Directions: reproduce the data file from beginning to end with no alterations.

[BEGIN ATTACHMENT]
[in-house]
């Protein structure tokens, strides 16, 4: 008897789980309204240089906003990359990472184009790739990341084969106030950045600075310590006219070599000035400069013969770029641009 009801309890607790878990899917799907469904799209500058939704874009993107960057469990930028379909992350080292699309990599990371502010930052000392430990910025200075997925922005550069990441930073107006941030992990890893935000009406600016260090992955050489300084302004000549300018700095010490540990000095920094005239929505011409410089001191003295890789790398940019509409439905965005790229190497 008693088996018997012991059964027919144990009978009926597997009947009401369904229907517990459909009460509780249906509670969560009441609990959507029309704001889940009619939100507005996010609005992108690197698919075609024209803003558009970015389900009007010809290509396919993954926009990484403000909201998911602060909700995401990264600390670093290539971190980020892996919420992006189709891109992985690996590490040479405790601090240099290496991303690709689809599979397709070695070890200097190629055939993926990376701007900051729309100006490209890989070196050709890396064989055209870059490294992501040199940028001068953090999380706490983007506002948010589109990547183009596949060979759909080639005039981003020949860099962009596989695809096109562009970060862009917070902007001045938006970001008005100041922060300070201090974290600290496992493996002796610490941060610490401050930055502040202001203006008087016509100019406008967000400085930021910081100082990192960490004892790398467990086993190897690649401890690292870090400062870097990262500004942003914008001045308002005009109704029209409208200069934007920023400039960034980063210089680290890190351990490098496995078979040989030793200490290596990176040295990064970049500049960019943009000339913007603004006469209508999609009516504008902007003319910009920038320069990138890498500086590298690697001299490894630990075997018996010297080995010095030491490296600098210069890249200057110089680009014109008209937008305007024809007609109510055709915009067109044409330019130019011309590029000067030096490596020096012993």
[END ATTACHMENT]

[in-house]
């Protein structure tokens, strides 16, 4: 008897789980309204240089906003990359990472184009790739990341084969106030950045600075310590006219070599000035400069013969770029641009 009801309890607790878990899917799907469904799209500058939704874009993107960057469990930028379909992350080292699309990599990371502010930052000392430990910025200075997925922005550069990441930073107006941030992990890893935000009406600016260090992955050489300084302004000549300018700095010490540990000095920094005239929505011409410089001191003295890789790398940019509409439905965005790229190497 008693088996018997012991059964027919144990009978009926597997009947009401369904229907517990459909009460509780249906509670969560009441609990959507029309704001889940009619939100507005996010609005992108690197698919075609024209803003558009970015389900009007010809290509396919993954926009990484403000909201998911602060909700995401990264600390670093290539971190980020892996919420992006189709891109992985690996590490040479405790601090240099290496991303690709689809599979397709070695070890200097190629055939993926990376701007900051729309100006490209890989070196050709890396064989055209870059490294992501040199940028001068953090999380706490983007506002948010589109990547183009596949060979759909080639005039981003020949860099962009596989695809096109562009970060862009917070902007001045938006970001008005100041922060300070201090974290600290496992493996002796610490941060610490401050930055502040202001203006008087016509100019406008967000400085930021910081100082990192960490004892790398467990086993190897690649401890690292870090400062870097990262500004942003914008001045308002005009109704029209409208200069934007920023400039960034980063210089680290890190351990490098496995078979040989030793200490290596990176040295990064970049500049960019943009000339913007603004006469209508999609009516504008902007003319910009920038320069990138890498500086590298690697001299490894630990075997018996010297080995010095030491490296600098210069890249200057110089680009014109008209937008305007024809007609109510055709915009067109044409330019130019011309590029000067030096490596020096012993």